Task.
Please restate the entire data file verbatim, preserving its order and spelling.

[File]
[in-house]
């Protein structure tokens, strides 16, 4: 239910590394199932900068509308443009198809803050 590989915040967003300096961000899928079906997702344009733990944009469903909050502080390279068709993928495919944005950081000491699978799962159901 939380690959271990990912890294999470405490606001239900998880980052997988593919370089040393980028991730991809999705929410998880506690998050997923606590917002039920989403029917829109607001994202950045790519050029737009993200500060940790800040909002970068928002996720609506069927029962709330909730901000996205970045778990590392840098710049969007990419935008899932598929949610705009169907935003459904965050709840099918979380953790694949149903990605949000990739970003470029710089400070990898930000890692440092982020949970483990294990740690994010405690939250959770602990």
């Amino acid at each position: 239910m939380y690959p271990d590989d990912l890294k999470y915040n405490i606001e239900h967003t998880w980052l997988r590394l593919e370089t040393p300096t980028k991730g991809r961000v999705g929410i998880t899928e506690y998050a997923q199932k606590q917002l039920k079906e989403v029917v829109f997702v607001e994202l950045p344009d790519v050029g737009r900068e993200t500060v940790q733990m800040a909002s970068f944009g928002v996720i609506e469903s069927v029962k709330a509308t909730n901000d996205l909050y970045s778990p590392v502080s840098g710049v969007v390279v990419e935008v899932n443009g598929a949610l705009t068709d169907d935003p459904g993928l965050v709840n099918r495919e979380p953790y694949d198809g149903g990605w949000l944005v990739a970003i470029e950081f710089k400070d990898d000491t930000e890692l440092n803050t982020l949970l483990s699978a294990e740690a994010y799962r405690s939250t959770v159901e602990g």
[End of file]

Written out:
[in-house]
């Protein structure tokens, strides 16, 4: 239910590394199932900068509308443009198809803050 590989915040967003300096961000899928079906997702344009733990944009469903909050502080390279068709993928495919944005950081000491699978799962159901 939380690959271990990912890294999470405490606001239900998880980052997988593919370089040393980028991730991809999705929410998880506690998050997923606590917002039920989403029917829109607001994202950045790519050029737009993200500060940790800040909002970068928002996720609506069927029962709330909730901000996205970045778990590392840098710049969007990419935008899932598929949610705009169907935003459904965050709840099918979380953790694949149903990605949000990739970003470029710089400070990898930000890692440092982020949970483990294990740690994010405690939250959770602990």
């Amino acid at each position: 239910m939380y690959p271990d590989d990912l890294k999470y915040n405490i606001e239900h967003t998880w980052l997988r590394l593919e370089t040393p300096t980028k991730g991809r961000v999705g929410i998880t899928e506690y998050a997923q199932k606590q917002l039920k079906e989403v029917v829109f997702v607001e994202l950045p344009d790519v050029g737009r900068e993200t500060v940790q733990m800040a909002s970068f944009g928002v996720i609506e469903s069927v029962k709330a509308t909730n901000d996205l909050y970045s778990p590392v502080s840098g710049v969007v390279v990419e935008v899932n443009g598929a949610l705009t068709d169907d935003p459904g993928l965050v709840n099918r495919e979380p953790y694949d198809g149903g990605w949000l944005v990739a970003i470029e950081f710089k400070d990898d000491t930000e890692l440092n803050t982020l949970l483990s699978a294990e740690a994010y799962r405690s939250t959770v159901e602990g």